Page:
Baughan et al. (45) used a bifunctional 2′-OMe ASO that targeted both an intron 6 negative regulator and attracted SR proteins, thereby enhancing exon 7 incorporation. Phenotypic advantage was again modest, although the authors used a more severe model of SMA (Smn−/−, SMN2+/+), and thus direct comparison with the current study is difficult. Hua et al. (53) showed that an ICV-injected MOE oligomer against ISS-N1 altered necrosis phenotypes in SMN-deficient mice that do not show a clear SMA motor phenotype. Recently, Passini et al. (55), using this same MOE, showed improved muscle physiology as well as survival (median 26 days, 4 μg dose) after ICV treatment in the SMNΔ7 SMA model. This study showed suspected MOE toxicity at doses >8 μg (1.16 mm). The authors reported on decay rates and longitudinal splicing changes with their most efficacious ICV bolus dose of 4 μg. The MOE decreased from an apex of 8–10 μg/g in cervical tissue to 2 μg/g at P16, and SMN2 splicing was effected at Days 3 and 16 but returned to baseline levels by Day 30. Due to little if any toxicity demonstrated by bolus CNS dosing of MO, we were able to administer up to 135 μg/day, and 405 μg from P0 to P3 without adverse effect, and measured SMN2-splicing changes after single P0 bolus of 81 μg through Day 65. Therefore, the reduced CNS toxicity of MOs may allow for higher early dosing and achievement of more prolonged splicing modulation.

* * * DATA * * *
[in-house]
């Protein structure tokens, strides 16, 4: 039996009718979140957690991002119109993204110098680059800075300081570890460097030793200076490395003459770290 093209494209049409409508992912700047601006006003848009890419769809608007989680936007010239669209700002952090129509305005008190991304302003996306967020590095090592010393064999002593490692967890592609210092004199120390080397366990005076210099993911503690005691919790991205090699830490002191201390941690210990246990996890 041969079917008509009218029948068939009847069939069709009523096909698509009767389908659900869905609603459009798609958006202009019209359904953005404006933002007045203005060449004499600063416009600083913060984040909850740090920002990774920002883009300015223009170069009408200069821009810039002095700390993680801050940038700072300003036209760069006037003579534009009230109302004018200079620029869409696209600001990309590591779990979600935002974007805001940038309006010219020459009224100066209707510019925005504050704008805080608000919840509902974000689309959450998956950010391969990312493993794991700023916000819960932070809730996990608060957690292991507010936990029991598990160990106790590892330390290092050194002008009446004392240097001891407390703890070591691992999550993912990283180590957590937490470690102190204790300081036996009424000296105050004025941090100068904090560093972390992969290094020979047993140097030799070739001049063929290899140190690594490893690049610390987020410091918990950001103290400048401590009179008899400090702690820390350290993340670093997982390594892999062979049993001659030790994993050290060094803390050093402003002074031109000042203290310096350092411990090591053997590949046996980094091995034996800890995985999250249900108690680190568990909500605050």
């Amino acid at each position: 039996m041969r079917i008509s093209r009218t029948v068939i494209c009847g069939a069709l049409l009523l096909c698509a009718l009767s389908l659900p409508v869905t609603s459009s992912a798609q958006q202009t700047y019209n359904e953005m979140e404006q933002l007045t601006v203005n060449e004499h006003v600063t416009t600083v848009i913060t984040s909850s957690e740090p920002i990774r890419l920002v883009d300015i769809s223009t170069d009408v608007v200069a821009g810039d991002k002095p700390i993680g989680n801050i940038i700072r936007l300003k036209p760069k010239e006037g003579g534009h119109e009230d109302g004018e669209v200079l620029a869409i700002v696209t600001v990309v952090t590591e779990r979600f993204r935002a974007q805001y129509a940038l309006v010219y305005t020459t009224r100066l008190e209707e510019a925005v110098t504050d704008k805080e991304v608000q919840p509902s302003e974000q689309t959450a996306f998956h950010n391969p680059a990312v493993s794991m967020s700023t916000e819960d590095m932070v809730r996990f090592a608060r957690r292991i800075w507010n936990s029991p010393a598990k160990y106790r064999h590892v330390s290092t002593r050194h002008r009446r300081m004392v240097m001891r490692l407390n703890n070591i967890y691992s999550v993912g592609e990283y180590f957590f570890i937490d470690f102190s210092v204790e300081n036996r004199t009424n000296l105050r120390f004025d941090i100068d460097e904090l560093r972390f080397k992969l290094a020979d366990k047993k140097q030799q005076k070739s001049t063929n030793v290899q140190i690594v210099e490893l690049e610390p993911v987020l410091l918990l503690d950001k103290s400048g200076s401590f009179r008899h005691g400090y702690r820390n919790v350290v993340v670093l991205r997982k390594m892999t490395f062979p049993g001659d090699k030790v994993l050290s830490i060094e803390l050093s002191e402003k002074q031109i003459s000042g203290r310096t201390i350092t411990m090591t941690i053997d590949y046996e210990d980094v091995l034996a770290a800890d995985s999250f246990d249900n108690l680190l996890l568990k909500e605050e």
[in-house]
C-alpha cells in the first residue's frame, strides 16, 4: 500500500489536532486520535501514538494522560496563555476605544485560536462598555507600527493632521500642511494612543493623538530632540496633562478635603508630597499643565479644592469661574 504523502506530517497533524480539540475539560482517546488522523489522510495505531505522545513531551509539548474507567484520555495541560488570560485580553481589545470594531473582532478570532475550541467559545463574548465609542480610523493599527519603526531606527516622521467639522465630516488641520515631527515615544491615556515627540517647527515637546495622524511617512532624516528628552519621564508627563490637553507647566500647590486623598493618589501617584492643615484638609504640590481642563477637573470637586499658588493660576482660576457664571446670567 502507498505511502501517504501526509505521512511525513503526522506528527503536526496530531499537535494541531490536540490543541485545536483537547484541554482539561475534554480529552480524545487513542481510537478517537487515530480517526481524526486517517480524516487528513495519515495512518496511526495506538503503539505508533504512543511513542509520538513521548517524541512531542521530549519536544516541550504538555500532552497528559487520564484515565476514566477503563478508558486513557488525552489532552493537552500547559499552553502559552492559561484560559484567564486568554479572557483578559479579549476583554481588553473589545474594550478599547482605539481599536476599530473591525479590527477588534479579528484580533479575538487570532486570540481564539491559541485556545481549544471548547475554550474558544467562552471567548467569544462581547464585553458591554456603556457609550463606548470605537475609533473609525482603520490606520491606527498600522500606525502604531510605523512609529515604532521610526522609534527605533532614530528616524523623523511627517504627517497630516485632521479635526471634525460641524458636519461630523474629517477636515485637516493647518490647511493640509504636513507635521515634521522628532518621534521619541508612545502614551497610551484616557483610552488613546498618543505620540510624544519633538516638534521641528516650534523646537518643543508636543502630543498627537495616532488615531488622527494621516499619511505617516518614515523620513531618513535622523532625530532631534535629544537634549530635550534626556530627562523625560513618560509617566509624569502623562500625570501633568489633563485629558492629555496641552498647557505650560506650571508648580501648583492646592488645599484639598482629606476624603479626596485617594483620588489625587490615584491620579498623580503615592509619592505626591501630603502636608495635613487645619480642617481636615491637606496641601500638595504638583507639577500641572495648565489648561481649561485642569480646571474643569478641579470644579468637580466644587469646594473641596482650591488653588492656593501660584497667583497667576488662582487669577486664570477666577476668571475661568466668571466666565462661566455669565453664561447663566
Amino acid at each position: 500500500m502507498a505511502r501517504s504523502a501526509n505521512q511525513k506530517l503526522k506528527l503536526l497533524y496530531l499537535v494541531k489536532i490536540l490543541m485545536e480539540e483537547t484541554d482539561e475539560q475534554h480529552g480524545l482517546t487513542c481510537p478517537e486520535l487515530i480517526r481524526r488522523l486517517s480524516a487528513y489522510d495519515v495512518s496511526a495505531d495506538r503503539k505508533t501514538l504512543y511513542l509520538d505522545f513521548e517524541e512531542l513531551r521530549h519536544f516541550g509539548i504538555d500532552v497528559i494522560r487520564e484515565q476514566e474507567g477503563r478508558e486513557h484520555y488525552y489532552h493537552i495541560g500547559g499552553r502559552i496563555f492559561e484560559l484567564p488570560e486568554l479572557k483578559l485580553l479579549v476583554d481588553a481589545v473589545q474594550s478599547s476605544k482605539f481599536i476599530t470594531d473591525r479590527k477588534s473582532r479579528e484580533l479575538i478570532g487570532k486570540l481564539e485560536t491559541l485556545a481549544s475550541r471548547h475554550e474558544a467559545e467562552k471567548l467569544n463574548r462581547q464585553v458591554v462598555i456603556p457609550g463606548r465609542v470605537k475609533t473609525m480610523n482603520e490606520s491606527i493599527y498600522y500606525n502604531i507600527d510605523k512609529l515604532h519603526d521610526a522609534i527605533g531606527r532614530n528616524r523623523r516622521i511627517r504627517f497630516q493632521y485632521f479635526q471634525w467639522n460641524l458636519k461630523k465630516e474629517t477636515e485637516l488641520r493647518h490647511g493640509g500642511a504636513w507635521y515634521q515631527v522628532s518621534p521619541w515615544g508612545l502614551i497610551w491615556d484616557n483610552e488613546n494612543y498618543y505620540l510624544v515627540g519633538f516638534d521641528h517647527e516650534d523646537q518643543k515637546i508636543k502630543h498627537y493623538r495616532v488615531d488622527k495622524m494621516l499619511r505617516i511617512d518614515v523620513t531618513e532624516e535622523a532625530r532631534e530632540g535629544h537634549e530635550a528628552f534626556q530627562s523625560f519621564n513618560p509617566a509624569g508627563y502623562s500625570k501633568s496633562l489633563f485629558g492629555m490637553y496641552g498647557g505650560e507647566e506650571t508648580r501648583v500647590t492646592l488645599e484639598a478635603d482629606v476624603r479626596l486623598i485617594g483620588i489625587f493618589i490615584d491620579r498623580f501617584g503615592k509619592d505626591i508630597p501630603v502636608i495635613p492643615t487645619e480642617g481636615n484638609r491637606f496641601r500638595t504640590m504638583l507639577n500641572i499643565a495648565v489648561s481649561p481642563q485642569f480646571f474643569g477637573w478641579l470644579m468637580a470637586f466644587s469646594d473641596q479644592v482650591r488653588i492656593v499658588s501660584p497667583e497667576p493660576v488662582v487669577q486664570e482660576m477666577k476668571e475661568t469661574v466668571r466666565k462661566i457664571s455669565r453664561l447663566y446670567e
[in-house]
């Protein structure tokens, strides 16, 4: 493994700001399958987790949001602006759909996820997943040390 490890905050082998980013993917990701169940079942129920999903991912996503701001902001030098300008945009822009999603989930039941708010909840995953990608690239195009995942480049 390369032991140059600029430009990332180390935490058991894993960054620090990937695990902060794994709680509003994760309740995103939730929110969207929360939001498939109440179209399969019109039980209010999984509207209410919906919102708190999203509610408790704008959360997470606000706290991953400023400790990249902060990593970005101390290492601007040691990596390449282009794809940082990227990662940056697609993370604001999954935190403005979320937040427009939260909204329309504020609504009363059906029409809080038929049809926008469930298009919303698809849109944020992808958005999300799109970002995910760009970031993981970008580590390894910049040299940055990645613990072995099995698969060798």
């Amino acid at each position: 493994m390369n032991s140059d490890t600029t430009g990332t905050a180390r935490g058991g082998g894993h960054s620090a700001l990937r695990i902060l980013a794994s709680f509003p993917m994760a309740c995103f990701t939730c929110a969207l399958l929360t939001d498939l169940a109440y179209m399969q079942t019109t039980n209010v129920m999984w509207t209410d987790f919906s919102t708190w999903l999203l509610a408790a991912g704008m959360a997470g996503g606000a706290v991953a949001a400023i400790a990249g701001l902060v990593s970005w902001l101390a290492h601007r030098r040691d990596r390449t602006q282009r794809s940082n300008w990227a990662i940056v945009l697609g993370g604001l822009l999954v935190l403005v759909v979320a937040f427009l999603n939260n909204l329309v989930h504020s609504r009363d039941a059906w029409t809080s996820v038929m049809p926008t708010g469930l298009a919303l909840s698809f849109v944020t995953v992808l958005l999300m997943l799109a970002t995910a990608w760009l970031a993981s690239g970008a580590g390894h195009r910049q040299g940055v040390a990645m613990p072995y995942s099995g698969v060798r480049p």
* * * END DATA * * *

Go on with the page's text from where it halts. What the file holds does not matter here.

While the current paper was under review, Hua et al. (56) reported the results of MOE injection targeting ISS-N1, and also explored various routes of delivery as well as elevated and intermittent dosing strategies. These experiments used a different mouse model of SMA developed by Hsieh-Li et al. (34), which is characterized by mouse Smn lacking exon 7, thus producing a truncated transcript, as well as two copies of SMN2 on a chromosome. Mice live for an average of 10–11 days and display a similar phenotype to the SMNΔ7 SMA animals. Despite many similarities, it is possible that there is unique tissue variability in SMN2 expression between these two SMA models. Nevertheless, the authors found a minor survival advantage after a single P0 MOE ICV bolus dose of 20 μg (2.9 mm, 16 versus 10 days). This dose is comparable with our 27 µg dose and the resultant median survival of 83 days. It is possible that MOs have a longer half-life within the CNS and thus a longer duration of effect.